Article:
After Tottenham’s 3-0 win at Old Trafford on August 27, Jose Mourinho launched into yet another impassioned, frenzied defence of his personal record.
The contrast between Manchester United and Spurs was stark. Mourinho’s Reds were expensively-assembled but lacking identity and panache. Fred looked like the latest expensive mistake.
Mauricio Pochettino’s decision not buy a single player during the summer, a move unprecedented since the transfer window came about, looked like a masterstroke.
Lucas Moura was ‘like a new signing’. Spurs’ young, vibrant side with an English core ripped United apart and looked to have made a real statement of intent. They laid down an early marker.
Who looks more like a United manager?
Mauricio Pochettino looked every inch a Manchester United manager. Mourinho, for all his protestations, absolutely did not.
Fast-forward three matches, and the landscape has been completely flipped. United have secured three away victories, albeit against Burnley, Watford and Young Boys.
Spurs have lost their last three 2-1. They lost to the Hornets, and succumbed also to Liverpool and Inter. Suddenly Pochettino is the manager lashing out at the press, talking about the difference between perception and reality. Sound familiar?
In the aftermath of the Spurs game, Mourinho’s players faced a test of loyalty. Would they still play for this manager?
The manager who finds a way to criticise a player who has won the World Cup, who does not defend his players or his club with the same fervour he uses to defend himself?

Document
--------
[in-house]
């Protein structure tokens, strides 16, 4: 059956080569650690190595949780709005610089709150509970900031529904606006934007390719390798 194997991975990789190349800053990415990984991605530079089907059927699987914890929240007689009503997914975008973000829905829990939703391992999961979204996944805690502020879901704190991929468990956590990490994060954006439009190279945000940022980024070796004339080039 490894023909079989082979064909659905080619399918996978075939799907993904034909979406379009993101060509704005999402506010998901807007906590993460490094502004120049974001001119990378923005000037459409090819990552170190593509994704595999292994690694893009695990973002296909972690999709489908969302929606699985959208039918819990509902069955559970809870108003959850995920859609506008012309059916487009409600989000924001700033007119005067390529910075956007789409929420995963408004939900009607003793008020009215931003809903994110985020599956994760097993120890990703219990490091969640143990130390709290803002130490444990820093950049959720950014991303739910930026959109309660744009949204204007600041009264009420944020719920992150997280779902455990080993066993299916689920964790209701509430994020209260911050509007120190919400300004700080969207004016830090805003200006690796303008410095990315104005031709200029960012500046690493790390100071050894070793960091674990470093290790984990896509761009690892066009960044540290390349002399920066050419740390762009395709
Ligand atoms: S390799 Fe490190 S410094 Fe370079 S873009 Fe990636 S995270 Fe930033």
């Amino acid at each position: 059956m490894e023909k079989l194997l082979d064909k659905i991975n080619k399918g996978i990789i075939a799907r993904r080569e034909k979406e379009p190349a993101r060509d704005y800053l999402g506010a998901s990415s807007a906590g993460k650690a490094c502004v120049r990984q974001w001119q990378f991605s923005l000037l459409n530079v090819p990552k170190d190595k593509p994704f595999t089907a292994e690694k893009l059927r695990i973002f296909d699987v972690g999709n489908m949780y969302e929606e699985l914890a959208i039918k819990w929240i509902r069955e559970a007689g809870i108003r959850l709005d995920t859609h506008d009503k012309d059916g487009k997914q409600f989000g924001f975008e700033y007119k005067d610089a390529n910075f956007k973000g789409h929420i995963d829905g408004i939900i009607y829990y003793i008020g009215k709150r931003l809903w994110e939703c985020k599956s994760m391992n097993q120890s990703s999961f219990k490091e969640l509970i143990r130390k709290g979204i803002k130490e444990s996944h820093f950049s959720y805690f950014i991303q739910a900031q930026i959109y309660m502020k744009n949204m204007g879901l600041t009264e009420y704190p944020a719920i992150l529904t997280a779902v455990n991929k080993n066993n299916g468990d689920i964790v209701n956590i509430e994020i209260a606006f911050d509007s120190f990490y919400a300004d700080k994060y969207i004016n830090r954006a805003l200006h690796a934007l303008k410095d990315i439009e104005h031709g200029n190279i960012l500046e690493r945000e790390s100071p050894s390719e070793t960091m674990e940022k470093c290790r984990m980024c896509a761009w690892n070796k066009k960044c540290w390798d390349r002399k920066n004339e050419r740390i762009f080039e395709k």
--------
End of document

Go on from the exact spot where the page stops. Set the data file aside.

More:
The early signs are that they will. Mourinho, the ultimate results manager, has found three to ease the pressure.
United have won three games their fans will expect them to win. Perhaps the improvement can be credited to the modest opposition. Time will tell, but the pressure has been lifted. They are now level on points with Spurs.
He was deliberate after the Spurs game to rally the fans’ support, and show his personality, that he was not afraid of the challenge facing him and his team. The players will have been galvanised by this.
Pochettino would be wise to look across at how Mourinho diffused a growing crisis at Old Trafford.
The simple answer is results. More deeply, it is retaining the faith of his players, getting them to carry on playing for him.
The fact that many of Spurs’ players could earn more elsewhere indicates a degree of loyalty and respect between them, their club and manager.
Pochettino will hope so. The tables have turned since that Monday night humbling. He could learn something from Mourinho’s response since.